PLOCAN at the presentation of the European OceanNETS project

The director of PLOCAN, José Joaquín Hernández Brito, participated in the conference “The ocean as an ally against climate change: The Canary Islands and marine carbon sequestration” in which the EU scientific project OceanNETs was presented. The project, which is coordinated by GEOMAR, investigates the potential of the oceans to capture carbon dioxide from the atmosphere, and thus mitigate climate change.

During the event, which was held at the Poema del Mar aquarium, the potential of the islands as a space to investigate ocean carbon sequestration and to develop its economic and environmental potential was discussed with the participation of the Chancellor of the University of Las Palmas de Gran Canaria, Lluis Serra; the director of the Unesco del Mar Chair, Javier Arístegui; the director of PLOCAN, Joaquín Hernández Brito, and the director of Loro Parque Fundación, Javier Almunia.

According to current estimates by the Intergovernmental Panel on Climate Change (IPCC), the goal of limiting global warming to below 1.5 ° C, adopted in the Paris Agreement in 2015, cannot be achieved without the active removal of CO2 of the atmosphere. The OceanNETs project is investigating the extent to which ocean-based approaches can contribute to this goal.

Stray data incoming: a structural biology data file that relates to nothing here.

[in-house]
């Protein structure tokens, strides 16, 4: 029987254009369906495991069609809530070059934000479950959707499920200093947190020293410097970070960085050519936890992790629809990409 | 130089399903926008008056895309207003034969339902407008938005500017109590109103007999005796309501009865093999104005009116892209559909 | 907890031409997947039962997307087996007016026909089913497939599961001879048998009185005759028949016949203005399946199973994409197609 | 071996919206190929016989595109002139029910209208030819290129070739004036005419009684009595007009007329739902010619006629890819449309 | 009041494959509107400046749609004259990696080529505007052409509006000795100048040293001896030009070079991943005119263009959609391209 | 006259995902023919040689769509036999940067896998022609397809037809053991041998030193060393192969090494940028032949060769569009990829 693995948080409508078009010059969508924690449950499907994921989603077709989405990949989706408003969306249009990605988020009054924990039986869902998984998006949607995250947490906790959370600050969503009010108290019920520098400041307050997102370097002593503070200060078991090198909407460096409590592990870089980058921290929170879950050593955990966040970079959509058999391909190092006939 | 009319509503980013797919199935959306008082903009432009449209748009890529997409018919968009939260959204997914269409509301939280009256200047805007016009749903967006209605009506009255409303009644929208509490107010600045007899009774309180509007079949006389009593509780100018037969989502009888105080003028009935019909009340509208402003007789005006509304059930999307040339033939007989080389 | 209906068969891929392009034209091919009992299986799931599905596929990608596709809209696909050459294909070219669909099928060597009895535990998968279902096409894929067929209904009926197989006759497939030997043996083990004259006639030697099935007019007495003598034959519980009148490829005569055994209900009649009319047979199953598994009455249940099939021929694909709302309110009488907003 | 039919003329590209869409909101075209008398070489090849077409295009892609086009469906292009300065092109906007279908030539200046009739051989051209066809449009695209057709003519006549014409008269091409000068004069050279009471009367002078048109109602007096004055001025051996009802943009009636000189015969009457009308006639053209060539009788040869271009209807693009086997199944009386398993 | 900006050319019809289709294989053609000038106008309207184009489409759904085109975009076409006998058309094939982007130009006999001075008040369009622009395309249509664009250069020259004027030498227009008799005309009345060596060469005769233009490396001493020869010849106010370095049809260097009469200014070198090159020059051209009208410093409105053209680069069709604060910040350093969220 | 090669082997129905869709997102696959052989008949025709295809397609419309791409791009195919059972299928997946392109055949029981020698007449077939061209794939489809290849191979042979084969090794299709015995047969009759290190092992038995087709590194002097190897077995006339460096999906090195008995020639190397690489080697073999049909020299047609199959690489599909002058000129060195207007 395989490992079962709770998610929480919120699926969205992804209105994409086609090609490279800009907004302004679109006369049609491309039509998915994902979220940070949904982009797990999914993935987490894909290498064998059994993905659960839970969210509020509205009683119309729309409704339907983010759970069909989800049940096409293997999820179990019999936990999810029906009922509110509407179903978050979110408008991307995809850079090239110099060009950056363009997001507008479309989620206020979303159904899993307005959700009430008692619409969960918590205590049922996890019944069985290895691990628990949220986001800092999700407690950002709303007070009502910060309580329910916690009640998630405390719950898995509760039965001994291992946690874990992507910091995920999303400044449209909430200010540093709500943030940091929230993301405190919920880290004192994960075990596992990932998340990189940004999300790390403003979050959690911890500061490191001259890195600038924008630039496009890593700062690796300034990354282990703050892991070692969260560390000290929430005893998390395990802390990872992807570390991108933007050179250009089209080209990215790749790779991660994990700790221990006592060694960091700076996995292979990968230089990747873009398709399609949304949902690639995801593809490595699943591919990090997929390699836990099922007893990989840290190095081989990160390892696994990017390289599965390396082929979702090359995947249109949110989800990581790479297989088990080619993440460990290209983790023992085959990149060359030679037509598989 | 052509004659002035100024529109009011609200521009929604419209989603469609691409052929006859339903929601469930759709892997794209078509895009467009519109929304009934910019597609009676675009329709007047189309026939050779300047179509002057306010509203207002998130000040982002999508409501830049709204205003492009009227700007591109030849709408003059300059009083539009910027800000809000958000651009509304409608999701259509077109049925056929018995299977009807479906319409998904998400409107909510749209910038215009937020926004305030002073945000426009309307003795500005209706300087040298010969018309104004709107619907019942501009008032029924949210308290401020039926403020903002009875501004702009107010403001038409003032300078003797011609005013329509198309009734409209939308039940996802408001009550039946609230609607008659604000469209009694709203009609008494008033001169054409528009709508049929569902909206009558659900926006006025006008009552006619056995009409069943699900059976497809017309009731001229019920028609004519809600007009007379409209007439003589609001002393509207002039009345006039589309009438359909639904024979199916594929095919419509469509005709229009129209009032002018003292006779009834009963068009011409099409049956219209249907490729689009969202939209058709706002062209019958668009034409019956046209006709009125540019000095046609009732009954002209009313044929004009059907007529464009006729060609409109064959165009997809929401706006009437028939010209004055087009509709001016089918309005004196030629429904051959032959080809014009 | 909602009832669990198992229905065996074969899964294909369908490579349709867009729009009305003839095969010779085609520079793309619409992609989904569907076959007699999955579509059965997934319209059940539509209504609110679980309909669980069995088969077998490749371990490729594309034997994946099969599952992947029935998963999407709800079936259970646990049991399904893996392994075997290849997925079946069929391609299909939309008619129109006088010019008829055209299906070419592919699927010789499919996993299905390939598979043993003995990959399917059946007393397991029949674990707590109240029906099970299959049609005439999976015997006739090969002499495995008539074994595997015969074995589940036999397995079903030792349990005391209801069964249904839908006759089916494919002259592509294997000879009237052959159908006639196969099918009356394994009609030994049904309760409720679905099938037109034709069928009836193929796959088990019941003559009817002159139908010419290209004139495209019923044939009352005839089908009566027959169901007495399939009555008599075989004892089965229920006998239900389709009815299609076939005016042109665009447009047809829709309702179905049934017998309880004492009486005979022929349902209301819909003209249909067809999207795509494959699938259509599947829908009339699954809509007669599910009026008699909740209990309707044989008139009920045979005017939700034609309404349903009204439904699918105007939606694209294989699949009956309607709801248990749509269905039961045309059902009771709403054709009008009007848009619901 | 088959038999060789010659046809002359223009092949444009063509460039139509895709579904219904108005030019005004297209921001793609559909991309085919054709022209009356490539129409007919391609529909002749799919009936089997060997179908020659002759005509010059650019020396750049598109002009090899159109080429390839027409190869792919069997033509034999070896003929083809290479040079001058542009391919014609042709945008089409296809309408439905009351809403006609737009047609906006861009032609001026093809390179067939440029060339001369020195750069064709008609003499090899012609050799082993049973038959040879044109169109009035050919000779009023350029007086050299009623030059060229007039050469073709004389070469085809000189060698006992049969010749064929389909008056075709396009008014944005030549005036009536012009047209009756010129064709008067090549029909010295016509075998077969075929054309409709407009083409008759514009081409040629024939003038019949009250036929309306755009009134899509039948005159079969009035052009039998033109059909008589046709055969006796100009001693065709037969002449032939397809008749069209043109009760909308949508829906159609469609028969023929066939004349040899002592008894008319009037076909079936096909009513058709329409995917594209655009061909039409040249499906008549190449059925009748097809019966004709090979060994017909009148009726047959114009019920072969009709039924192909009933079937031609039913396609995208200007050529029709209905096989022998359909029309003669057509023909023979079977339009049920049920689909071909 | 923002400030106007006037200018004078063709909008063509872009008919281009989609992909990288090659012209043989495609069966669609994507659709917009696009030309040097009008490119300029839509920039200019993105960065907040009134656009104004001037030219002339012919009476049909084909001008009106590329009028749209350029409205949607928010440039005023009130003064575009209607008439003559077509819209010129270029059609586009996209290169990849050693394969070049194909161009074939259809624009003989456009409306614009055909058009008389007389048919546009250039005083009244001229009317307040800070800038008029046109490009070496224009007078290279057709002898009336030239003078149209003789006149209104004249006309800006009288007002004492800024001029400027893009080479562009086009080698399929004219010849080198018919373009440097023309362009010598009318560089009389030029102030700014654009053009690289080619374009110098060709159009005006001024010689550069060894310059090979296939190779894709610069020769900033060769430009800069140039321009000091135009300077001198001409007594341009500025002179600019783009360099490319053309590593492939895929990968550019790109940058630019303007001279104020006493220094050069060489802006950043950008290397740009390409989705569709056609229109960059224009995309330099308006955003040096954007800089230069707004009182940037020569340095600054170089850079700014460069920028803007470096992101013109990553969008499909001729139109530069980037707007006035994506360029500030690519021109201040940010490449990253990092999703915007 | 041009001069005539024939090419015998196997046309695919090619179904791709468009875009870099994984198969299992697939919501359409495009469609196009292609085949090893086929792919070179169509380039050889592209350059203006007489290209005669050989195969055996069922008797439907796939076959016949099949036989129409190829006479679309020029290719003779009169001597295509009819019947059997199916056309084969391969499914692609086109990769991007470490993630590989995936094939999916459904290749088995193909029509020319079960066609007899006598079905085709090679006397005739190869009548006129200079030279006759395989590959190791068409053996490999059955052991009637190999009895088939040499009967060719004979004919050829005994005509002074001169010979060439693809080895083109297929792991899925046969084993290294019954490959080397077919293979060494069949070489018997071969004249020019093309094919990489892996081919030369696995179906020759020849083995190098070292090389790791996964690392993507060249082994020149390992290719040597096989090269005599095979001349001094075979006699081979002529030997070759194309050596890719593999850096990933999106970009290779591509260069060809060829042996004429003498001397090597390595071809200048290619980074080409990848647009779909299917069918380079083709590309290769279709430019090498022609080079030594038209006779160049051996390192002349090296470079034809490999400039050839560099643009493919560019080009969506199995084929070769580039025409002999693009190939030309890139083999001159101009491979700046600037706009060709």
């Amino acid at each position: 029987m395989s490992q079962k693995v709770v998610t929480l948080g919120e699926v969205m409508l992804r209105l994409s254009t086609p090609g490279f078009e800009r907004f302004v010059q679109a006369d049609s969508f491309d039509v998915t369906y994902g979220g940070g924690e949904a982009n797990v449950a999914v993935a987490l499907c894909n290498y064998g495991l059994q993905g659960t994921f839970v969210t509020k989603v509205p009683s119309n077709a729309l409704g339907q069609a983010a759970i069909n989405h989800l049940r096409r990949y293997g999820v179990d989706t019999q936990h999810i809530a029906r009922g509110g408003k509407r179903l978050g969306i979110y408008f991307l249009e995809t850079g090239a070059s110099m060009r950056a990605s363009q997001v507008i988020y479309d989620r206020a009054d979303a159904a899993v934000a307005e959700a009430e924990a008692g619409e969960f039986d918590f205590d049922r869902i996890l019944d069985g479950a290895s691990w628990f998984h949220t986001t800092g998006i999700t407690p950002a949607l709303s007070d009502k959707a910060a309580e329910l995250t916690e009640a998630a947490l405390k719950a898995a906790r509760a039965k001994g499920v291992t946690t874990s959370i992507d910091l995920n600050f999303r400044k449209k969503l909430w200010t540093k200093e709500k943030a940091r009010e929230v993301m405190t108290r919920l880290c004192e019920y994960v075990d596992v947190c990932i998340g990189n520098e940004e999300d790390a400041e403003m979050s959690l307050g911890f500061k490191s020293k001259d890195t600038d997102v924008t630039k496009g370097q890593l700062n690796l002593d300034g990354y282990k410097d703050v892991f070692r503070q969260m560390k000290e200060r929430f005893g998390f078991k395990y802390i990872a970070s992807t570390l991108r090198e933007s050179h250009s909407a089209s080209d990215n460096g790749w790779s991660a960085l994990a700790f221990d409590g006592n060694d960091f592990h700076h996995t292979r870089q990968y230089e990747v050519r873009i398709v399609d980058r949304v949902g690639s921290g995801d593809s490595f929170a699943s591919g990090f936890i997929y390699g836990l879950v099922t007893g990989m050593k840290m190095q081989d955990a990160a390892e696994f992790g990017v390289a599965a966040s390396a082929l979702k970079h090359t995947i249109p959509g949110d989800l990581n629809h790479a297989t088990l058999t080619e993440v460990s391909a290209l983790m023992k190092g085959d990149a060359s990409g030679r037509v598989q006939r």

“The objective of OceanNETs is to determine to what extent, and under what conditions, the deployment of negative emissions technologies based on the oceans could contribute to viable, sustainable and effective formulas for Europe and the world to achieve not only climate neutrality, but the capability of removing a large part of the CO2 already emitted from the atmosphere”, explained Javier Arístegui. The project also aims to identify and prioritize the options with the greatest potential to contribute to CO2 reduction, measure environmental impact, risks, technical feasibility and profitability, and social acceptance.

The director of PLOCAN, Joaquín Hernández Brito, highlighted “the importance of the scientific and technical infrastructures of the Canary Islands, which make the Archipelago a privileged test site for the development of the marine technology of the future, capable of attracting large European projects”. In this sense, the Chancellor of the ULPGC, Lluís Serra valued the importance of the studies “considering research as an investment and a motor of progress and not as a simple expense”.

OceanNETs combines the expertise of scientists from the natural sciences, engineering, economics, sociology and the law of the sea. The measures to be used ultimately can only be decided by weighing all the advantages and disadvantages to mitigate climate change in a social context.

The OceanNETs project is developing studies in the port of Taliarte, in Gran Canaria to understand the potential and possible impact of one of these methods: increasing the alkalinity of the oceans.

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